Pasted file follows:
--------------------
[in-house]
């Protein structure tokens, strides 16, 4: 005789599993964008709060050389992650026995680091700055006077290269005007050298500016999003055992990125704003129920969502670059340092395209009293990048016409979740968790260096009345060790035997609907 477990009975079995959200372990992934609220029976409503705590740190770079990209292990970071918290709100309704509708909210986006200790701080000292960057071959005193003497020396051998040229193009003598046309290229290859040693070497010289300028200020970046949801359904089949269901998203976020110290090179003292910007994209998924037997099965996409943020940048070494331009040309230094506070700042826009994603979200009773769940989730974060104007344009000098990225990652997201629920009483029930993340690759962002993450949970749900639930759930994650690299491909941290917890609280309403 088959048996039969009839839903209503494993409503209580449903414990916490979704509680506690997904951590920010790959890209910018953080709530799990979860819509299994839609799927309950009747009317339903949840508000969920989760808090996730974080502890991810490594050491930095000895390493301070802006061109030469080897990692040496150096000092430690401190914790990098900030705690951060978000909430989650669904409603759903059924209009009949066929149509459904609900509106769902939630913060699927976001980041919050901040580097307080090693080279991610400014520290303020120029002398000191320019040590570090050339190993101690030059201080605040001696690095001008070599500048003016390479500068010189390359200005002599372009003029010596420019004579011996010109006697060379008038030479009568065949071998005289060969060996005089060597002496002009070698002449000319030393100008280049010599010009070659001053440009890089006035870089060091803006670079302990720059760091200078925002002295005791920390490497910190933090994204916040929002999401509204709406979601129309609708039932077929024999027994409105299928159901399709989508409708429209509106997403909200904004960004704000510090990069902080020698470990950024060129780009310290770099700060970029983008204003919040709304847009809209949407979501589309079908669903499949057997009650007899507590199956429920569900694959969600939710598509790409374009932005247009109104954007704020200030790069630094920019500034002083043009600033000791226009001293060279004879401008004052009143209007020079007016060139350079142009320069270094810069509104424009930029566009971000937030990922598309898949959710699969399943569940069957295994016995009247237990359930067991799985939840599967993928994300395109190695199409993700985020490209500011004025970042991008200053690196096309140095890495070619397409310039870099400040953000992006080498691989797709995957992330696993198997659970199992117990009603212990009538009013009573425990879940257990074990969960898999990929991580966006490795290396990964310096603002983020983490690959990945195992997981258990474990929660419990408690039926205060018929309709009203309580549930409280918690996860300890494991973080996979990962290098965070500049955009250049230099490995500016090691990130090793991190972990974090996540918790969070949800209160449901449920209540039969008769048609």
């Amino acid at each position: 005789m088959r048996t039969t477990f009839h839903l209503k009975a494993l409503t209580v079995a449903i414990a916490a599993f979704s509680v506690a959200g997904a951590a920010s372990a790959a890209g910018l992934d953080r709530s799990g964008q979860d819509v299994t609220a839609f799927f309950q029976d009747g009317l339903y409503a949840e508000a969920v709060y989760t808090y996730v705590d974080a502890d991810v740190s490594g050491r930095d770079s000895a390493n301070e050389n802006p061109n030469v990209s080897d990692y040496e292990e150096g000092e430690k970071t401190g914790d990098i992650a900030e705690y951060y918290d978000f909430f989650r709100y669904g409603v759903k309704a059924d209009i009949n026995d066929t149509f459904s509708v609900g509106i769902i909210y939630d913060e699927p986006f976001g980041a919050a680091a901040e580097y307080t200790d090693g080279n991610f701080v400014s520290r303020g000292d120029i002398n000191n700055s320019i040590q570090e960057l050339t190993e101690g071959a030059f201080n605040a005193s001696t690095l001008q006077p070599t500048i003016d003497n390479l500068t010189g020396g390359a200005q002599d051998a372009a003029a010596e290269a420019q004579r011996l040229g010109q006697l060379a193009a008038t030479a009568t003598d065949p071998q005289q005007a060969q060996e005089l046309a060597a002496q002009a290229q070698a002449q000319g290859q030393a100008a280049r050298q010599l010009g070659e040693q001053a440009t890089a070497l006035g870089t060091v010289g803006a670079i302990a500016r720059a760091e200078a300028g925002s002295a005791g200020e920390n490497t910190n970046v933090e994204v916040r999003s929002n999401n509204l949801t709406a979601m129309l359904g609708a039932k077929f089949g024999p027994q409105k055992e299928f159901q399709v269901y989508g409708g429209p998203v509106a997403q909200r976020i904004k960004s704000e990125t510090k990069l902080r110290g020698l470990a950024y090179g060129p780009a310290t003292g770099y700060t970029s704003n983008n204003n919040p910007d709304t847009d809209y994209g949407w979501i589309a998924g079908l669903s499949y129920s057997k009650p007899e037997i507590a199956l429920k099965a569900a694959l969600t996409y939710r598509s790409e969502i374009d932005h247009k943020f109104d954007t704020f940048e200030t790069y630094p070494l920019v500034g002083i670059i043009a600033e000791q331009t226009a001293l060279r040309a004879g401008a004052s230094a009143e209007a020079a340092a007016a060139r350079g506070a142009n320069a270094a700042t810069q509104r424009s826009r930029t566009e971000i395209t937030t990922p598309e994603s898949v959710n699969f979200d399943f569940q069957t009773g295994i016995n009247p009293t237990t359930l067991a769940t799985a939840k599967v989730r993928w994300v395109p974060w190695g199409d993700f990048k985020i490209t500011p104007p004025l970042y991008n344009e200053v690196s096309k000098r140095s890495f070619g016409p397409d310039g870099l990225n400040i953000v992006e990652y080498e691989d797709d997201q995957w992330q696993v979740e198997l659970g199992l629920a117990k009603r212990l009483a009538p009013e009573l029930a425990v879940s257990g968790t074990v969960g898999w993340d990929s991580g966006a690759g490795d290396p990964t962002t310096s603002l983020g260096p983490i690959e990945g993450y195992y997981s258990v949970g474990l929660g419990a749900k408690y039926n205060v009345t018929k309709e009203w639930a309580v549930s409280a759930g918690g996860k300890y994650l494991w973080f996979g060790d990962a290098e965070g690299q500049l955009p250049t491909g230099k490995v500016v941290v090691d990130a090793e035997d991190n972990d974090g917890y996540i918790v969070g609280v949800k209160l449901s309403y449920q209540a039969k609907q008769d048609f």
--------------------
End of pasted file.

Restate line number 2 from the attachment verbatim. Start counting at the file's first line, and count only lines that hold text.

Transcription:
């Protein structure tokens, strides 16, 4: 005789599993964008709060050389992650026995680091700055006077290269005007050298500016999003055992990125704003129920969502670059340092395209009293990048016409979740968790260096009345060790035997609907 477990009975079995959200372990992934609220029976409503705590740190770079990209292990970071918290709100309704509708909210986006200790701080000292960057071959005193003497020396051998040229193009003598046309290229290859040693070497010289300028200020970046949801359904089949269901998203976020110290090179003292910007994209998924037997099965996409943020940048070494331009040309230094506070700042826009994603979200009773769940989730974060104007344009000098990225990652997201629920009483029930993340690759962002993450949970749900639930759930994650690299491909941290917890609280309403 088959048996039969009839839903209503494993409503209580449903414990916490979704509680506690997904951590920010790959890209910018953080709530799990979860819509299994839609799927309950009747009317339903949840508000969920989760808090996730974080502890991810490594050491930095000895390493301070802006061109030469080897990692040496150096000092430690401190914790990098900030705690951060978000909430989650669904409603759903059924209009009949066929149509459904609900509106769902939630913060699927976001980041919050901040580097307080090693080279991610400014520290303020120029002398000191320019040590570090050339190993101690030059201080605040001696690095001008070599500048003016390479500068010189390359200005002599372009003029010596420019004579011996010109006697060379008038030479009568065949071998005289060969060996005089060597002496002009070698002449000319030393100008280049010599010009070659001053440009890089006035870089060091803006670079302990720059760091200078925002002295005791920390490497910190933090994204916040929002999401509204709406979601129309609708039932077929024999027994409105299928159901399709989508409708429209509106997403909200904004960004704000510090990069902080020698470990950024060129780009310290770099700060970029983008204003919040709304847009809209949407979501589309079908669903499949057997009650007899507590199956429920569900694959969600939710598509790409374009932005247009109104954007704020200030790069630094920019500034002083043009600033000791226009001293060279004879401008004052009143209007020079007016060139350079142009320069270094810069509104424009930029566009971000937030990922598309898949959710699969399943569940069957295994016995009247237990359930067991799985939840599967993928994300395109190695199409993700985020490209500011004025970042991008200053690196096309140095890495070619397409310039870099400040953000992006080498691989797709995957992330696993198997659970199992117990009603212990009538009013009573425990879940257990074990969960898999990929991580966006490795290396990964310096603002983020983490690959990945195992997981258990474990929660419990408690039926205060018929309709009203309580549930409280918690996860300890494991973080996979990962290098965070500049955009250049230099490995500016090691990130090793991190972990974090996540918790969070949800209160449901449920209540039969008769048609």